Preventing an aneurysm
- Make Healthy Diet Choices: Diets high in calories, saturated and trans fats, and sodium can lead to high blood pressure, high cholesterol, atherosclerosis and obesity, all risk factors for aneurysms. Modify eating habits to offset the risk of aneurysm; choose fresh, whole foods over processed, packaged snacks. Limit fatty cuts of meat, like brisket and steak. Eat fried and fast food only in moderation. Reach for the low-fat or fat-free dairy rather than full-fat dairy. Incorporate whole grains and complex carbohydrates, such as brown rice or whole-grain bread, rather than refined, white carbohydrates, like white rice or white bread. Limit sugar-sweetened beverages, including soda, fruit juice, and energy drinks. When cooking, reach for heart-healthy oil, like olive, over coconut, palm kernel, and palm oil.
- Keep Blood Pressure Levels in Check: Hypertension is a risk factor for aneurysms, and in November 2017, the American Heart Association and the American College of Cardiology lowered the guidelines for the diagnosis of hypertension from 130/80 to 120/80. Those new numbers put nearly half of Americans in jeopardy of having high blood pressure. To manage hypertension, eat a healthy, low-sodium diet, exercise regularly, quit smoking, manage stress, and maintain a healthy weight. The AHA recommends men limit alcohol to one to two drinks a day and women limit it to one drink a day. Take any medication for high blood pressure as prescribed.
- Lower High Cholesterol: Cholesterol is a waxy substance that your body needs to build cells, but high cholesterol can lead to arteriosclerosis, or hardening of the arteries. A modified diet lowers bad cholesterol and raises HDL or good cholesterol. To lower bad cholesterol, limit saturated and trans fats, and to help promote good cholesterol, eat more foods rich in omega-3 fatty acids.
- Make Exercise Routine: A regular exercise program can lower blood pressure and triglycerides, raise good cholesterol, and, in combination with a healthy diet, promote weight loss. The U.S. Dept. of Health and Human Services recommends 150 minutes of moderate intensity or 75 minutes of vigorous activity weekly. For patients diagnosed with an aneurysm, vigorous exercise will likely not be recommended. Seek a low-impact program from a healthcare professional.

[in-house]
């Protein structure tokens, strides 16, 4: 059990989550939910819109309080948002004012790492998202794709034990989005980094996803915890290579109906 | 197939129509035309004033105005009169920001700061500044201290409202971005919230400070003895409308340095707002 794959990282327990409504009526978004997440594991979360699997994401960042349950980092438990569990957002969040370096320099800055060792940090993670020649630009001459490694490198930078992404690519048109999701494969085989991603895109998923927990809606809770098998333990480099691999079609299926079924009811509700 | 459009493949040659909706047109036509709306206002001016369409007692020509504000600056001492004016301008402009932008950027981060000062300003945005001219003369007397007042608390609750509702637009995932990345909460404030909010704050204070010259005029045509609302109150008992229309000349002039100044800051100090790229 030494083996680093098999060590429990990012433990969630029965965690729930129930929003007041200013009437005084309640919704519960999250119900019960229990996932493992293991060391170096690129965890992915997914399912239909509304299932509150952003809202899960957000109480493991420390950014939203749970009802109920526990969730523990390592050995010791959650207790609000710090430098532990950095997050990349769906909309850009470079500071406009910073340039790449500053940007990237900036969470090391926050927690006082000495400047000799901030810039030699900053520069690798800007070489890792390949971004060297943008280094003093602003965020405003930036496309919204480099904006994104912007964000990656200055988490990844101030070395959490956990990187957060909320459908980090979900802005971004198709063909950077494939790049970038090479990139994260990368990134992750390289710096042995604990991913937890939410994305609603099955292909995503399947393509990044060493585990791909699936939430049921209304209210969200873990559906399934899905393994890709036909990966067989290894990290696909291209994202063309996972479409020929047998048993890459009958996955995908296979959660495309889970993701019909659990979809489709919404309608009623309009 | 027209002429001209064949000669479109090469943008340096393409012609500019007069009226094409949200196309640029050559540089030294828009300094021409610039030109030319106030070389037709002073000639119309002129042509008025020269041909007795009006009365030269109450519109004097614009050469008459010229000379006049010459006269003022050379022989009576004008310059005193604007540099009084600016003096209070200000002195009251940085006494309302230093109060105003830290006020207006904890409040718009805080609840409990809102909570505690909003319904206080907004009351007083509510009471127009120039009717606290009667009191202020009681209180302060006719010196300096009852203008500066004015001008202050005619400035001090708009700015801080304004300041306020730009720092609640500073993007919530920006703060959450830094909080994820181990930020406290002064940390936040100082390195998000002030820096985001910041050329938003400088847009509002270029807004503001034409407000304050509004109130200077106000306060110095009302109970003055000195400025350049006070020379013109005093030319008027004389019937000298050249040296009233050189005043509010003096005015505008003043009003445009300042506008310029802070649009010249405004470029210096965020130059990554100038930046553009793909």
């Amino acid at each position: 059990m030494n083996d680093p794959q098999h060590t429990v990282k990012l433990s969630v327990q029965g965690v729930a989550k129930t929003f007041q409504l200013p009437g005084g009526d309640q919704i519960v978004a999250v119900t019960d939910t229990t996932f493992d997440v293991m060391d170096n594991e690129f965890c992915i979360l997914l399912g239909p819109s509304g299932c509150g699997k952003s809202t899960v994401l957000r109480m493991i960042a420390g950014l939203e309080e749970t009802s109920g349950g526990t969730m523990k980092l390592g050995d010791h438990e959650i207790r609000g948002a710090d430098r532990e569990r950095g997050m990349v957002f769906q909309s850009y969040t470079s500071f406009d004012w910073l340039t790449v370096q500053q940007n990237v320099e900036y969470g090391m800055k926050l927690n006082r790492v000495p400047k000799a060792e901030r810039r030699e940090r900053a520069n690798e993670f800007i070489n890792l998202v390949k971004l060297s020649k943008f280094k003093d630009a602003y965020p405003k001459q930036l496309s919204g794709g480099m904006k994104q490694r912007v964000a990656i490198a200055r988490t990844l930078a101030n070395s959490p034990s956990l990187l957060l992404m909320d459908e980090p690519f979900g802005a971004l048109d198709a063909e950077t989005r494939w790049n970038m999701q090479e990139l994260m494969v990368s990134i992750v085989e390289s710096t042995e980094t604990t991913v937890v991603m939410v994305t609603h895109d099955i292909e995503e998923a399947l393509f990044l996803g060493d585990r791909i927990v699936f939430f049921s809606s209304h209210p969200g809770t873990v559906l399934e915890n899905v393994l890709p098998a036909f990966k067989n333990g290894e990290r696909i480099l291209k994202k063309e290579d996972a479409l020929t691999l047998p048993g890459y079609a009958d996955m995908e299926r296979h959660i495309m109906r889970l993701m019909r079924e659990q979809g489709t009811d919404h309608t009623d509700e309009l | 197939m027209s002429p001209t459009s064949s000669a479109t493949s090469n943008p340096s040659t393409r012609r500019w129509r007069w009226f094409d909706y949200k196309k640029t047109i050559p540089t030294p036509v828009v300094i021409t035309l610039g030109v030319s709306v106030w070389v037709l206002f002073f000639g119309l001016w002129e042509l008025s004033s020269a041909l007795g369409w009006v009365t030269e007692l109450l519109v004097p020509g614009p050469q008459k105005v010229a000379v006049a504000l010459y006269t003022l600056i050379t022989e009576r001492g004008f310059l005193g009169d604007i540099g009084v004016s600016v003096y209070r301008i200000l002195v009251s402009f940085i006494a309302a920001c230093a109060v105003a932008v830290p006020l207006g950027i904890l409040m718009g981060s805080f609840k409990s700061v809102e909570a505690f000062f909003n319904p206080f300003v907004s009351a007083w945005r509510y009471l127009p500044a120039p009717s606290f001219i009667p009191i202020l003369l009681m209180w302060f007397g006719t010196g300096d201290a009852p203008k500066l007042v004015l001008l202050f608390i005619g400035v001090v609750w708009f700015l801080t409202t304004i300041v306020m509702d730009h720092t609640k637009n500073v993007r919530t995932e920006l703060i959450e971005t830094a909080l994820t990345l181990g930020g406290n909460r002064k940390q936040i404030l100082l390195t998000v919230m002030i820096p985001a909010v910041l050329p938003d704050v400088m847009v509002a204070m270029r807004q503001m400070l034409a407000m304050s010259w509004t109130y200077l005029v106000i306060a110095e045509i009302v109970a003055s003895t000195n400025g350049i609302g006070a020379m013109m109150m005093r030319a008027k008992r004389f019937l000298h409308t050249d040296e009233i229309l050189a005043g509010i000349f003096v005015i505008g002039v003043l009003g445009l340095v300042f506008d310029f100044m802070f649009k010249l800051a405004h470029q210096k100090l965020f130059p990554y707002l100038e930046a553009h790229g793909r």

- Take Steps to Reduce and Manage Stress: Stress and high blood pressure seem to go hand in hand. When a person is stressed, the body will release adrenaline which increases heart rate and blood pressure. Dr. Kralick said stress does not cause an aneurysm but that the surge of hormones when a person gets angry or upset is capable of raising a person’s blood pressure and in turn trigger an aneurysm to burst. “We cannot hide from daily stressors, it is how we react that can make a big difference,” added Dr. Kralick.
- Treat Obstructive Sleep Apnea: Obstructive sleep apnea is associated with the progression of thoracic aortic and abdominal aortic aneurysms, and can lead to poor outcomes for those with brain aneurysms. A study published in March 2018 in the Journal of Neurosurgery found brain aneurysms that rupture or result in vasospasm are a result of uncontrolled obstructive sleep apnea.
- Quit Smoking: Smoking is a significant risk factor for the formation and rupture of brain and aortic aneurysms, but quitting can go a long way to reducing the risk.
- Avoid Certain Prescription Drugs and All Recreational Drugs: Blood thinners and certain prescription medication, such as ephedrine and amphetamines, can contribute to the formation of an aneurysm, according to the Brain Aneurysm Foundation. Recreational drugs like cocaine should also be avoided because they damage the blood vessels.
- Talk to Your Doctor about Screening Tests: If there is a personal or family history of aneurysms, be sure to inform the primary care physician and report any symptoms immediately.
- Know the Signs of an Aneurysm: Although aneurysms can occur without warning, it’s important to recognize the signs and symptoms. If you experience pain, sharp or dull, or unexplained symptoms, don’t chance it. Call the doctor or go to the nearest emergency room.
- Stick with a Treatment Plan: If you have been diagnosed with an aneurysm or suffered a rupture or dissection, it’s important to stay up-to-date on screenings, take all medication as prescribed and work to lower risk factors.
To learn more or to make an appointment with Neurosurgeon Dr. Francis Kralick of Shore Physicians Group, located at 649 Shore Road in Somers Point, call 609-365-6239.